A group of twelve or so teenagers stands in a loose semicircle around the woman. Harried and tired passengers stream by on their way to wherever they are going. One girl stands to the left of the group and a few feet away as she talks on what looks like an iPhone. I’ve never seen one before–they just came out a few months ago and no one in my circle can afford toys like that. Her bags are on the floor and she has a pained expression on her face. What catches my eyes is her long, luscious-looking brown hair, slightly olive skin, and how her sweater hugs her upper body.
“No, Mom. We haven’t even left the airport yet.” Silence, then the girl rolls her eyes, giving me a look at her deep green irises. “Of course. Yes. Yes. I will. Okay.”
A crease forms in the center of her forehead as her eyebrows draw together. “No, I don’t think I’ll have a chance to see Carrie, we’ve got a pretty full schedule before we leave for Tel Aviv. But I’ll call her if I get some free time.”
When her eyes swing toward me, I quickly look away. Then I nearly jump when someone speaks almost in my ear. “Jaysus, she’s hot, isn’t she?”
I jerk back. The speaker is a guy with brown curly hair. He looks like a caricature of a teenager. Basketball-player tall, but with arms and legs more like a stick figure than a human, all elbows and knees. I’m not really up on the latest fashion, though a lot of my classmates back home are—homelessness, even for a brief period, gives you an appreciation of having any clothes at all. But this kid clearly hasn’t ever missed a meal, and he’s decked out in an array of corporate logos and brand names.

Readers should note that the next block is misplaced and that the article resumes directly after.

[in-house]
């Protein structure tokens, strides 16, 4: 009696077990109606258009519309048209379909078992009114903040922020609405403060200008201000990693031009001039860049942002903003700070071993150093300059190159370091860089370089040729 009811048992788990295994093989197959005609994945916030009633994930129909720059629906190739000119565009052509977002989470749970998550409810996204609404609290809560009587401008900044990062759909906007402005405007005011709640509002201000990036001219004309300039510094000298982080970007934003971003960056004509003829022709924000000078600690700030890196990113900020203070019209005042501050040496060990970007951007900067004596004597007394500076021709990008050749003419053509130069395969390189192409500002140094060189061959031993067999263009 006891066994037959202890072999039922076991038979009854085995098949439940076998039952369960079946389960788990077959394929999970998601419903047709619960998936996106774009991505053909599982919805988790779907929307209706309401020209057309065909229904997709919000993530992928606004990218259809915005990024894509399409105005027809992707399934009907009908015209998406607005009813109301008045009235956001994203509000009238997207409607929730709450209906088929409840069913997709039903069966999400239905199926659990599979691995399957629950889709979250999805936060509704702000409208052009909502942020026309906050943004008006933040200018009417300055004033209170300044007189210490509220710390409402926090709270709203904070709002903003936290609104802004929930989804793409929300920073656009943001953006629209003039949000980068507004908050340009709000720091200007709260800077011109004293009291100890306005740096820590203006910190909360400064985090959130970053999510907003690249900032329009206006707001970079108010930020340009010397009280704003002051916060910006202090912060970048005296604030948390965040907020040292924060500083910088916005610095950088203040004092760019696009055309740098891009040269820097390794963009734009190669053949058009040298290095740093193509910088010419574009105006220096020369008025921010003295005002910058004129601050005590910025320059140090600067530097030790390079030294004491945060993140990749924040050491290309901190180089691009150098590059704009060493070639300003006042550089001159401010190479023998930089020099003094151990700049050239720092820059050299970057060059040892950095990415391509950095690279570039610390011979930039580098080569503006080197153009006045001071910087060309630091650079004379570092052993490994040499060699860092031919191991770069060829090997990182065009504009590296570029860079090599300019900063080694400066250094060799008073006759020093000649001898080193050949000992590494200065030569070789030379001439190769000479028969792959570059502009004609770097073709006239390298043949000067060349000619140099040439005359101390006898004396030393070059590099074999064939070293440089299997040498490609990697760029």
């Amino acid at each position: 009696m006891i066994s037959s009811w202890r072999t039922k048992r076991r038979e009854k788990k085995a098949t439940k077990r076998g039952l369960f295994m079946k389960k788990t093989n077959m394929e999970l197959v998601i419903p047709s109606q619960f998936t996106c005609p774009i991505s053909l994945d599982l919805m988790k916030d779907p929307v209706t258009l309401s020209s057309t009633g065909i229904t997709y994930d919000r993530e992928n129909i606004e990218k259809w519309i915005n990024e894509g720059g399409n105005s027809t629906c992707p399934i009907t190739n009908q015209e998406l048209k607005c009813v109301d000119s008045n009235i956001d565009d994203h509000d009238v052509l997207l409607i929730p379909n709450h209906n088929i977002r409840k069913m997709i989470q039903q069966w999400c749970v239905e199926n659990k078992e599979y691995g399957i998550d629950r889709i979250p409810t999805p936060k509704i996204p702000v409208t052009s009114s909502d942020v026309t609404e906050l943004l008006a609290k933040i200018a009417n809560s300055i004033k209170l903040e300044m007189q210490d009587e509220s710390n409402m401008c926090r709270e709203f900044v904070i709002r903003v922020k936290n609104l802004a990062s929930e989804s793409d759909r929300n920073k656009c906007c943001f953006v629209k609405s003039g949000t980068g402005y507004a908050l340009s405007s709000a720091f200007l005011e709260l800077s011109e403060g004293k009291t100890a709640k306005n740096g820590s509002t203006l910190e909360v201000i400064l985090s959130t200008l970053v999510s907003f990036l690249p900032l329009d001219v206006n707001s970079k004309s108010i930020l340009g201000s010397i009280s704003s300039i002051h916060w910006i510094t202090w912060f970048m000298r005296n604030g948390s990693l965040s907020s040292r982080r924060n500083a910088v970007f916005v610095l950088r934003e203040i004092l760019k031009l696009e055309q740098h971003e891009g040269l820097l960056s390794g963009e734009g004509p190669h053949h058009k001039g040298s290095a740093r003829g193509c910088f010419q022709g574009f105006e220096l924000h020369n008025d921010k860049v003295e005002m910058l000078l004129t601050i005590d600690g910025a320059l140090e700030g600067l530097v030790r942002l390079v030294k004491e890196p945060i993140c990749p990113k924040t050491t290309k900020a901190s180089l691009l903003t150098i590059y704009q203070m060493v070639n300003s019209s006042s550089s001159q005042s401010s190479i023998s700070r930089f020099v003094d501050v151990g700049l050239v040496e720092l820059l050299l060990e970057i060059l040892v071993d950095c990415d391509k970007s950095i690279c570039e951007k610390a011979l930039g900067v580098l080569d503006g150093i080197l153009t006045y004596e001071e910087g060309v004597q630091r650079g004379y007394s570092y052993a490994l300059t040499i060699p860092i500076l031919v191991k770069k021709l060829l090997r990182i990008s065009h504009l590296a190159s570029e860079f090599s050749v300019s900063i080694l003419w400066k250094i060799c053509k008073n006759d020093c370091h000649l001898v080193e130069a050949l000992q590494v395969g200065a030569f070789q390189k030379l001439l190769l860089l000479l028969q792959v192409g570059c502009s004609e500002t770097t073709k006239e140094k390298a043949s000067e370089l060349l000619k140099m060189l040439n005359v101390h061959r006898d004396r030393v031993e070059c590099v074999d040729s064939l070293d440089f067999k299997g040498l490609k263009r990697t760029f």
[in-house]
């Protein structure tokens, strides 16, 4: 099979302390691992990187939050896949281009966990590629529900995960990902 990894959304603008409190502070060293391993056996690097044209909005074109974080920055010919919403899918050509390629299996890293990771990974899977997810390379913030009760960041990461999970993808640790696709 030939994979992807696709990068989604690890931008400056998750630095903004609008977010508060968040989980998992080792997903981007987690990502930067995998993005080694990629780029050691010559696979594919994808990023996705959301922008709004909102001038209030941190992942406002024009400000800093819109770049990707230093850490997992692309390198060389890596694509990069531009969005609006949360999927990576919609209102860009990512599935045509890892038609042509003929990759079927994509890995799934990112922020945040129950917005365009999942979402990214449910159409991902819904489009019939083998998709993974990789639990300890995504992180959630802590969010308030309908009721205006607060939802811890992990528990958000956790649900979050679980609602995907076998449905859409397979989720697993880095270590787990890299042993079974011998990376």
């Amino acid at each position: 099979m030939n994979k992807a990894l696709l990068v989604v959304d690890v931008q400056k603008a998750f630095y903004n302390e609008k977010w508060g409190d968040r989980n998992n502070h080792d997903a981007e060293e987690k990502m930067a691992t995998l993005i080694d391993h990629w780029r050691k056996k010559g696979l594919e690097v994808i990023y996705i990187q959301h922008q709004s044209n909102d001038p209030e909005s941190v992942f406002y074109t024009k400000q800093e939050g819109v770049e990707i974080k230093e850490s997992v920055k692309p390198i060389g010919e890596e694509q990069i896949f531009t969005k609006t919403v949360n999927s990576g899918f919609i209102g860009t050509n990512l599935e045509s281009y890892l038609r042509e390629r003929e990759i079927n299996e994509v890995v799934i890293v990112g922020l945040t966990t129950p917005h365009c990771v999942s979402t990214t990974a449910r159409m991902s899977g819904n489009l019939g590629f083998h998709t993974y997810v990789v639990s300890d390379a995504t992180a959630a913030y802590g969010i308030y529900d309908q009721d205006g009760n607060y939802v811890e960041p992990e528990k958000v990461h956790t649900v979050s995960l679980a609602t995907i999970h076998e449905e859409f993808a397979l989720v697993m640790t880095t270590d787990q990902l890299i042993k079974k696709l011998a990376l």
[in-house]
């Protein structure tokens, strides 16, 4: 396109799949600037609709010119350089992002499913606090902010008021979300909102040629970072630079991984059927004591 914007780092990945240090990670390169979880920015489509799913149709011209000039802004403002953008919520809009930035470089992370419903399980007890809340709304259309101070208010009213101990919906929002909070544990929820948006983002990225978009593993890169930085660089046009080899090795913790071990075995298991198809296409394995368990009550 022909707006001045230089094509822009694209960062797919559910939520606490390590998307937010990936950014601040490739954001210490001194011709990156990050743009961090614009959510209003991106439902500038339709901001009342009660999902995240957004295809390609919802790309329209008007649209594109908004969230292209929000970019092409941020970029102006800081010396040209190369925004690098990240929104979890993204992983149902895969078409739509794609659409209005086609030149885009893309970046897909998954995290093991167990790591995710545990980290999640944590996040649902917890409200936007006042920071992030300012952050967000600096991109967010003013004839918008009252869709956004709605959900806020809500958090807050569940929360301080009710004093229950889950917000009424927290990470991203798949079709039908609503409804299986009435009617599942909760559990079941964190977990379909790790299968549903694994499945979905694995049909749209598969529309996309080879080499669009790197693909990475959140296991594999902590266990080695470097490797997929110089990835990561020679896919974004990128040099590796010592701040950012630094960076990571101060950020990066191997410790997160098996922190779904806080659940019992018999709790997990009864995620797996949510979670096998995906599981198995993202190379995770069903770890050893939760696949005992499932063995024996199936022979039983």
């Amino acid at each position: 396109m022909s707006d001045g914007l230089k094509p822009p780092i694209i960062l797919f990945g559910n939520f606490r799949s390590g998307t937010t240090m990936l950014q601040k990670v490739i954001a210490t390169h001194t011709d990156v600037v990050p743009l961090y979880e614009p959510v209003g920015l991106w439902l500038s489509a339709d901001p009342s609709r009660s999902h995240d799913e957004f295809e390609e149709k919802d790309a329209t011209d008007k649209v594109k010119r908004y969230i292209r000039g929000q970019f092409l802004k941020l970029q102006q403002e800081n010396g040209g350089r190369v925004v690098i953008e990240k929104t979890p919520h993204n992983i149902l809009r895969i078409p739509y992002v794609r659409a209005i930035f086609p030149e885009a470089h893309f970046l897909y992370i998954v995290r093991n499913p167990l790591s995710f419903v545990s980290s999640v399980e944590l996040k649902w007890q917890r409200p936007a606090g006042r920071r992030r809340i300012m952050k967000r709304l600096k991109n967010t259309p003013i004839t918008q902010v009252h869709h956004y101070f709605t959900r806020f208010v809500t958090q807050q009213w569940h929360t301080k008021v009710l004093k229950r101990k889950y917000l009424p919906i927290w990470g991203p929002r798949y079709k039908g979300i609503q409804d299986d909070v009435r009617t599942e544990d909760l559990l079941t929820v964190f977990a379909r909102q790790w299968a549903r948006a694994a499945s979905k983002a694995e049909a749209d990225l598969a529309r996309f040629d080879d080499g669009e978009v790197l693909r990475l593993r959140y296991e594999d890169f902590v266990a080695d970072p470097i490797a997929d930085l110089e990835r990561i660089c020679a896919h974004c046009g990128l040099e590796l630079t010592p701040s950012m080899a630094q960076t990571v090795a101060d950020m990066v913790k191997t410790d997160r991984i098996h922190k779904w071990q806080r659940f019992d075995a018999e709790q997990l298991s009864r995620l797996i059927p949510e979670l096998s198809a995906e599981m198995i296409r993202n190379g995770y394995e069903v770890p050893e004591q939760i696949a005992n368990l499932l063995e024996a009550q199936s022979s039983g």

I instantly dislike him—then I back that off. I’m here to learn, not to judge the other kids. I know better than to judge people just by their appearance.
“Yeah,” I murmur. The girl is way the hell out of my league.
“I’m Mike,” he says. “From Chicago.”
“Dylan. I’m from Atlanta.”
“Oh, yeah? Southern boy, huh?”
“Through and through,” I reply. Is he serious?
He looks at me and asks, “What’s your politics?”
“You know. Democrat? Republican?”
I snort. “I don’t talk politics on the first date.”
“Okay,” said the woman. “I’m Marie Simpson; I’ll be one of your chaperones for the next several weeks. Please let me get everybody’s names. We’ve got the Chicago and San Francisco and Atlanta groups here?”
She begins to read out names, starting with the students from Atlanta. Tameka is first, then two of the other girls, then me. A few minutes later, after she gets the names of the five students from Chicago, she moves on to the San Francisco group—five of them.
The San Francisco group has four girls–including the one I’ve been trying to not obviously stare at. The fifth kid in the group is a vaguely Asian or Pacific Island looking guy. Then she responds to her name, which I hear for the very first time.